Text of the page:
As a minister of the eucharist, Mann presides over a tradition of remembering which is essentially fragile, not cast in bronze or carved in stone, but conveyed in organic substances that are subject to decay. In contrast to the permanent structures which are commanded by those who are used to being obeyed, and which instruct the viewer on how to respond, she commends the kind of remembering which has to be rediscovered time and again, .whose meaning is revealed in new commitment and service. So she describes and values a particular memorial which is designed to disappear (Again, I find myself resonating. When my mother, in Cheshire, was organising a grave for her mother and for my father and eventually for herself, she defied the assumptions of monumental masons who were addicted to glossy inscriptions on alien granite; she insisted, with considerable difficulty, on a small kerb of local friable sandstone, in the sure and certain hope that the inscription would be weathered into illegibility over fifty years - a plan which has succeeded. Also, in stating
the date of death, she eschewed the loss-word ‘departed’ and appropriated the alleluia-word ‘arrived’. I think that our author would approve.)
So, after all, how do we classify such a book? I think that it is, essentially, a book of poetry. It is not structured as poetry, but it does what poetry does. It takes a whole lot of disparate images and bangs them up against each other - a cenotaph, a chapel, a street memorial, a wallet, a photograph, a church cross, wounds, a battlefield - these are Mann’s chapter-headings. She takes these images and rearranges them into coherence. That is a poetic enterprise. Her book is a simultaneous presentation of opposites - the commitment of disillusion along with a commitment of faithfulness to the real persons in her narrative ; that is a tension which is at the heart of the poet’s endeavour. Although, as I say, the book is not cast in a poetic structure, it exemplifies the struggle between form and content which is the poet’s stock-in-trade. And, time and again, it makes the familiar unfamiliar, connecting to what we know and leading round a corner to a new view. All poetry involves a defiance of the inadequacy of words to convey meaning. Mann’s defiance is to take her overall subject-matter of loss and turn it into a currency of gain.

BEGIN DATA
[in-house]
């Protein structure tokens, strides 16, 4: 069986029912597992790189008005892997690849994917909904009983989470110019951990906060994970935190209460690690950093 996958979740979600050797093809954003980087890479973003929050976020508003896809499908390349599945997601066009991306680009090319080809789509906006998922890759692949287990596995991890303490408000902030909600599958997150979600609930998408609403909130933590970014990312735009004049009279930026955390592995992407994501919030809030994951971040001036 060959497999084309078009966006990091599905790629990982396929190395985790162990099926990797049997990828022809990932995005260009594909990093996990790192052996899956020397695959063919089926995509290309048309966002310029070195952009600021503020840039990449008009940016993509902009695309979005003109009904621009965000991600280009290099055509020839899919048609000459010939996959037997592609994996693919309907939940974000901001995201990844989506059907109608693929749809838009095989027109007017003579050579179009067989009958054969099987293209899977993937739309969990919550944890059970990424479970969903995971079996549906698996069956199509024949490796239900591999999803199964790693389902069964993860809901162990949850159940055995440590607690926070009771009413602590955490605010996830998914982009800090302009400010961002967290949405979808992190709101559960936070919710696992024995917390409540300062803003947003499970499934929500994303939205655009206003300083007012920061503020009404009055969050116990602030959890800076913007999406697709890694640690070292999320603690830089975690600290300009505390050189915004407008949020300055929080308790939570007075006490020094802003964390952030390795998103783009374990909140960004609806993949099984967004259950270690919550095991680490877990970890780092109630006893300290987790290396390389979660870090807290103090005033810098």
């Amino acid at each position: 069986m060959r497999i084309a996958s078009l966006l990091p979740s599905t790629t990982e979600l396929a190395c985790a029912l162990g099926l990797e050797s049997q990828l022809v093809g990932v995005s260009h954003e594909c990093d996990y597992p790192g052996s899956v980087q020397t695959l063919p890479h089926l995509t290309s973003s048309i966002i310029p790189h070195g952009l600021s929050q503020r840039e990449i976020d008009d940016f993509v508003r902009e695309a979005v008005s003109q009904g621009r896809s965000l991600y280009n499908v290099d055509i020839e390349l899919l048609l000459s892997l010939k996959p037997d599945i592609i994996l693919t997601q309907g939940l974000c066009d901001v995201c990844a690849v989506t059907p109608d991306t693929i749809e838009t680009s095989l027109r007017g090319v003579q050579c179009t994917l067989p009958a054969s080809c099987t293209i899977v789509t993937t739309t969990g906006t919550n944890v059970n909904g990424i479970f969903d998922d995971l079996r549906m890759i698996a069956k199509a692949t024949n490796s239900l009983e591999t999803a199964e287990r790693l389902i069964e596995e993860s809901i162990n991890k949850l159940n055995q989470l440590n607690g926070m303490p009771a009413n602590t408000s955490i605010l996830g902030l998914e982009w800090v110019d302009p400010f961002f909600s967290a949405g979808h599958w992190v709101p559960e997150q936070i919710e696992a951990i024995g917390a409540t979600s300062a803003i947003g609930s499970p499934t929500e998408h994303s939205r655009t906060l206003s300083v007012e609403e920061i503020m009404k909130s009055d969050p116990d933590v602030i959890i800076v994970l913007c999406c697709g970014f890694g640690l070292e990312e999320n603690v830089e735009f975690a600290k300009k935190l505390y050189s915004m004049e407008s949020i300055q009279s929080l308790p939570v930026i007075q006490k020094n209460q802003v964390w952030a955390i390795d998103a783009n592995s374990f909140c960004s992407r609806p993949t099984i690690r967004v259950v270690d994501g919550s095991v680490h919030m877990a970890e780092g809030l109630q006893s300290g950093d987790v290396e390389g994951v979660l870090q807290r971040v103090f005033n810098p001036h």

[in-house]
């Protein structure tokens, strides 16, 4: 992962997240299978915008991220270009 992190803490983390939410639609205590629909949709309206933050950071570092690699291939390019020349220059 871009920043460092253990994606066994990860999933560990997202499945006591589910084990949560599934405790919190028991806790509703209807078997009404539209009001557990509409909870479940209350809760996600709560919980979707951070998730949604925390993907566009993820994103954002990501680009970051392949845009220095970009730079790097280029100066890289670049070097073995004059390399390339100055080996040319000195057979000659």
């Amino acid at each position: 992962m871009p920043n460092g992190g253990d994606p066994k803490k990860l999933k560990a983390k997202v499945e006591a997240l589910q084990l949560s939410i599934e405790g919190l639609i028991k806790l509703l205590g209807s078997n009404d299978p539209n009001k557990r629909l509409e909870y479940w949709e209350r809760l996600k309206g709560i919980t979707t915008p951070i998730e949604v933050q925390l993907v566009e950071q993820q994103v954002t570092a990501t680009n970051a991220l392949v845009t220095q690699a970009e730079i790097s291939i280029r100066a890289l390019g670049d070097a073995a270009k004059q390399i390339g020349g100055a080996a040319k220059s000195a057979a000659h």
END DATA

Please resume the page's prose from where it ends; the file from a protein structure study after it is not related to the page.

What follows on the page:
Unlike so much memorialising of conflict, this book does not operate from an established power-base where the identities of winners and losers, of suppliers and recipients, are taken for granted; as is obvious from this short review, it invites the reader into its enquiry. As with true poetry, it is incomplete without the reader. As a reader, I extend that invitation in my own name, conscious that in doing so I have not fully represented the full range of the book but have assumed permission to witness to my own connexions. How could a valid reading be otherwise? That is what a book of this kind does to you.
JOHN D DAVIES July 2017